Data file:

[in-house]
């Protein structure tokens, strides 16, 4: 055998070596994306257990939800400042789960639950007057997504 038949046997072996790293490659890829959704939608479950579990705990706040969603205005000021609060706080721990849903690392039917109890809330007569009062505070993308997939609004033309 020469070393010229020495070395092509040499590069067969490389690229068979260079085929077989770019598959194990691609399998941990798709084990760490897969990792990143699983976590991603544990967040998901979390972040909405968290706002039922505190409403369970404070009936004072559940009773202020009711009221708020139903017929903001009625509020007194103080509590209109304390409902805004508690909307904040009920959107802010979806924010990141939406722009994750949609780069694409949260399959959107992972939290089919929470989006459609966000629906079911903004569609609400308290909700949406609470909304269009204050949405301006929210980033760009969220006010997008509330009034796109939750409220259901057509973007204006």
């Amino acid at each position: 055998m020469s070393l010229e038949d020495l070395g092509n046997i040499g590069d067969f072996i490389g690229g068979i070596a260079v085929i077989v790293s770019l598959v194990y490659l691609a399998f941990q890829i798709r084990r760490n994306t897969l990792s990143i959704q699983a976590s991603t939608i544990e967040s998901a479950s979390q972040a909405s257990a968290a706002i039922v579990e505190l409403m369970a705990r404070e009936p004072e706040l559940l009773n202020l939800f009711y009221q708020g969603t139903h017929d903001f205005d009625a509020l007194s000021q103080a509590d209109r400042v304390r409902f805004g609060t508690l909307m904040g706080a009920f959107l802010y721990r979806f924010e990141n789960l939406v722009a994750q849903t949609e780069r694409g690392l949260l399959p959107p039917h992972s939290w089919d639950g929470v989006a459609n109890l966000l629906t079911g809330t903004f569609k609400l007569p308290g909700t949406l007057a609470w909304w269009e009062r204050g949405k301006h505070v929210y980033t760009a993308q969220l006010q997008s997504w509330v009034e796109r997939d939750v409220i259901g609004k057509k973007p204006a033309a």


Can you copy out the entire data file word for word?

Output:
[in-house]
């Protein structure tokens, strides 16, 4: 055998070596994306257990939800400042789960639950007057997504 038949046997072996790293490659890829959704939608479950579990705990706040969603205005000021609060706080721990849903690392039917109890809330007569009062505070993308997939609004033309 020469070393010229020495070395092509040499590069067969490389690229068979260079085929077989770019598959194990691609399998941990798709084990760490897969990792990143699983976590991603544990967040998901979390972040909405968290706002039922505190409403369970404070009936004072559940009773202020009711009221708020139903017929903001009625509020007194103080509590209109304390409902805004508690909307904040009920959107802010979806924010990141939406722009994750949609780069694409949260399959959107992972939290089919929470989006459609966000629906079911903004569609609400308290909700949406609470909304269009204050949405301006929210980033760009969220006010997008509330009034796109939750409220259901057509973007204006």
């Amino acid at each position: 055998m020469s070393l010229e038949d020495l070395g092509n046997i040499g590069d067969f072996i490389g690229g068979i070596a260079v085929i077989v790293s770019l598959v194990y490659l691609a399998f941990q890829i798709r084990r760490n994306t897969l990792s990143i959704q699983a976590s991603t939608i544990e967040s998901a479950s979390q972040a909405s257990a968290a706002i039922v579990e505190l409403m369970a705990r404070e009936p004072e706040l559940l009773n202020l939800f009711y009221q708020g969603t139903h017929d903001f205005d009625a509020l007194s000021q103080a509590d209109r400042v304390r409902f805004g609060t508690l909307m904040g706080a009920f959107l802010y721990r979806f924010e990141n789960l939406v722009a994750q849903t949609e780069r694409g690392l949260l399959p959107p039917h992972s939290w089919d639950g929470v989006a459609n109890l966000l629906t079911g809330t903004f569609k609400l007569p308290g909700t949406l007057a609470w909304w269009e009062r204050g949405k301006h505070v929210y980033t760009a993308q969220l006010q997008s997504w509330v009034e796109r997939d939750v409220i259901g609004k057509k973007p204006a033309a």